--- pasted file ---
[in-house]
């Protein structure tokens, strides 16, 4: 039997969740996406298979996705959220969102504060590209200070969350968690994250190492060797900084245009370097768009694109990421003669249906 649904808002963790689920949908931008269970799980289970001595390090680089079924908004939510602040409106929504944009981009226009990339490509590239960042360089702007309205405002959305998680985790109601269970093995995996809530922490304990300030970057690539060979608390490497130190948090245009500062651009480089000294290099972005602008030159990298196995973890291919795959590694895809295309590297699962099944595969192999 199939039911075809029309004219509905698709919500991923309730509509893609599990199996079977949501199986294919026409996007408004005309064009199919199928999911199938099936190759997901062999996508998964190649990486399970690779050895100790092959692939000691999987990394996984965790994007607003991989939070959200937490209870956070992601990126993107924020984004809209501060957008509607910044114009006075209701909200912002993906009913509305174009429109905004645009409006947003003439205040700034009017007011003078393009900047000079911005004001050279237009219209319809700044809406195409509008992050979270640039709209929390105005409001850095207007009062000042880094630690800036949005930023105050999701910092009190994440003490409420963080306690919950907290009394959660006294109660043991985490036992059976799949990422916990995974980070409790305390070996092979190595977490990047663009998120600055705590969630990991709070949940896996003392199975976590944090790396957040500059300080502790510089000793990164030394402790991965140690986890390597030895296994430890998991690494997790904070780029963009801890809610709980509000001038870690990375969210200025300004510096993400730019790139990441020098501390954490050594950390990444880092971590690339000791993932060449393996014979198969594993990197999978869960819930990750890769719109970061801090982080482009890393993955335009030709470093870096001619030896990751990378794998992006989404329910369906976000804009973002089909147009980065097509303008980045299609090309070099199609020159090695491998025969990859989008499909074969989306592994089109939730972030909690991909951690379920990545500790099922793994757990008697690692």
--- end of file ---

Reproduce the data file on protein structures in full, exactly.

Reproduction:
[in-house]
């Protein structure tokens, strides 16, 4: 039997969740996406298979996705959220969102504060590209200070969350968690994250190492060797900084245009370097768009694109990421003669249906 649904808002963790689920949908931008269970799980289970001595390090680089079924908004939510602040409106929504944009981009226009990339490509590239960042360089702007309205405002959305998680985790109601269970093995995996809530922490304990300030970057690539060979608390490497130190948090245009500062651009480089000294290099972005602008030159990298196995973890291919795959590694895809295309590297699962099944595969192999 199939039911075809029309004219509905698709919500991923309730509509893609599990199996079977949501199986294919026409996007408004005309064009199919199928999911199938099936190759997901062999996508998964190649990486399970690779050895100790092959692939000691999987990394996984965790994007607003991989939070959200937490209870956070992601990126993107924020984004809209501060957008509607910044114009006075209701909200912002993906009913509305174009429109905004645009409006947003003439205040700034009017007011003078393009900047000079911005004001050279237009219209319809700044809406195409509008992050979270640039709209929390105005409001850095207007009062000042880094630690800036949005930023105050999701910092009190994440003490409420963080306690919950907290009394959660006294109660043991985490036992059976799949990422916990995974980070409790305390070996092979190595977490990047663009998120600055705590969630990991709070949940896996003392199975976590944090790396957040500059300080502790510089000793990164030394402790991965140690986890390597030895296994430890998991690494997790904070780029963009801890809610709980509000001038870690990375969210200025300004510096993400730019790139990441020098501390954490050594950390990444880092971590690339000791993932060449393996014979198969594993990197999978869960819930990750890769719109970061801090982080482009890393993955335009030709470093870096001619030896990751990378794998992006989404329910369906976000804009973002089909147009980065097509303008980045299609090309070099199609020159090695491998025969990859989008499909074969989306592994089109939730972030909690991909951690379920990545500790099922793994757990008697690692």